When people talk about investing, bonds typically take a back seat to stocks.
Typically the Steady-Eddie asset class, bond interest payments and return of principal never seem quite as exciting as the flashy world of the stock market. At cocktail parties, coffee shops, and backyard barbeques the question “What’s going on with the stock market?” might be asked ten times before anyone would ask “What’s going on with the bond market?”
But talk of the bond market has picked up considerably given the current global economic landscape, the recent decline in bond yields, and the accompanying price increases of bonds worldwide.
Where We Stand Today
In general, developed economies are experiencing decelerating growth and even contraction in some cases. While the long history of business cycles tells us this is a periodic and normal occurrence (hence the term cycle), what is unique are the broader secular trends that have driven bond yields to historic lows. Slowing or contracting economies have almost always resulted in declining bond yields, but the depth and speed of the rate declines today are more notable. The recent trend can be attributed to the combination of secular slowdown in the global economy mixed with more acute headwinds from the US-China trade war, electoral uncertainty, a potentially messy Brexit, and several other geopolitical brush fires (Hong Kong unrest, South Korea vs. Japan, North Korea).
These economic crosswinds have resulted in some bizarre bond price moves. It’s been estimated that about $15 trillion of global debt yields less than zero. And according to Deutsche Bank Securities, 43% of bonds outside the United States have a negative yield. This means investors are getting LESS back on their bonds than their purchase price if they hold the bond until maturity. Much of this is due to central banks flooding their economies with liquidity to support growth and investment, but inflation and growth remain muted at best.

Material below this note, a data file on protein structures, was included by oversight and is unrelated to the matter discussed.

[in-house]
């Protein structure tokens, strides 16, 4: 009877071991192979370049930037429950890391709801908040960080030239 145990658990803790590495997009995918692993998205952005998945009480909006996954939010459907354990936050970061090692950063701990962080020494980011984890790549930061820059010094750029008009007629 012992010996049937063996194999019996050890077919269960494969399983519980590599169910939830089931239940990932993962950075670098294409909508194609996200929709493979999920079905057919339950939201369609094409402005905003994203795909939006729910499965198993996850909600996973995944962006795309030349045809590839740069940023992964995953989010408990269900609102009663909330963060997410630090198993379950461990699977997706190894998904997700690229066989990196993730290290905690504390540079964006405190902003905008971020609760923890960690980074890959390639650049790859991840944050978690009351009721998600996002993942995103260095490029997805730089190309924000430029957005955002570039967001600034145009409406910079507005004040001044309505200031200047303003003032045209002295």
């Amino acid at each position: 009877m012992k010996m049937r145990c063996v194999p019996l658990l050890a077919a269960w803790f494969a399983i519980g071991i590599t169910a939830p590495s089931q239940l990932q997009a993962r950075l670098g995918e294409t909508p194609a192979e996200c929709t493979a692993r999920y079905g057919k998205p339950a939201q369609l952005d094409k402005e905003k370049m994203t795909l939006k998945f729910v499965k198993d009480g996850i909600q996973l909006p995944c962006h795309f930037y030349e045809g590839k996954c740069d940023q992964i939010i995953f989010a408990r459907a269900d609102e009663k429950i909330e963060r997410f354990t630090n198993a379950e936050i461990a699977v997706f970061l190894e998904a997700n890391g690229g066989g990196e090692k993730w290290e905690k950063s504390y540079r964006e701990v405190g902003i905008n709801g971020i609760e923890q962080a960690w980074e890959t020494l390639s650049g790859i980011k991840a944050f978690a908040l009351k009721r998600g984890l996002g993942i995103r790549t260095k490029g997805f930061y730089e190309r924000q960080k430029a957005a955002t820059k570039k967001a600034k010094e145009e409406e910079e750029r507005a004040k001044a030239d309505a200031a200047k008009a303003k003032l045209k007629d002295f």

Here in the U.S., we have not been immune to lower yields. The 30-year Treasury dipped below 2% for the first time in history (as of Thursday, August 15th, 2019). In addition, the yield curve (a chart of yields across the maturity spectrum) has inverted, as the 10-year Treasury note yields less than the 2-year. Even more head-scratching is the recent price move in some other governments’ very long-term bonds. The longer the maturity of the bond, the greater the price increase when interest rates decline. The 100-Year Austrian bond is now yielding a paltry 1.1%, and the price has increased 50% in the last three months!
What’s driving rates lower?
There are many factors contributing to lower yields. The economic outlook is softening somewhat. Trade policy is damaging business activity and confidence to invest for the long term. This sentiment is reflected in an increasingly skeptical and volatile stock market. Adding to this mix of factors, the Federal Reserve is beginning the process of lowering interest rates for the first time since the 2008 Financial Crisis. As a result of all this, investors are seeking the safety of bonds as a haven from volatility and uncertainty. Undoubtedly, overseas investors are flocking to U.S. Treasuries as a way to find income.
Could rates go below zero in the United States?
Yes. There’s no reason to believe that in a serious economic crisis the Fed wouldn’t explore following several of the world’s largest central banks in their strategy to provide debt with negative yield.
What are the investment implications?
The bond market “law of physics” states that as bond yields fall, bond prices go up. To put it simply, if rates continue to fall, then bond returns should continue to be quite strong. The dramatic decline in yields that we have experienced over the past twelve months has pushed bond returns well into double-digit territory. While it’s unlikely we repeat the stellar returns of the past year, we are also not fearful of an abrupt shift higher. In order to see interest rates rise meaningfully, one must assume that the Fed resumes tightening monetary policy – an unlikely development in the face of structural economic headwinds like trade policy, demographics, and high government debt levels.
The rapid price moves we’ve recently experienced have a history of overshooting the reality of the situation. Such shifts tend to be more emotional and reactionary rather than empirical and prudent. Knowing this, we hesitate to extrapolate the recent trends to a permanent shift in the global investment landscape. For this reason, we do not manage bond portfolios based on speculation about interest rates but instead focus on quality and diversification. Most importantly, we work with clients to maintain adequate exposure to bonds to ensure portfolios have the downside protection needed for long-term success through any market environment.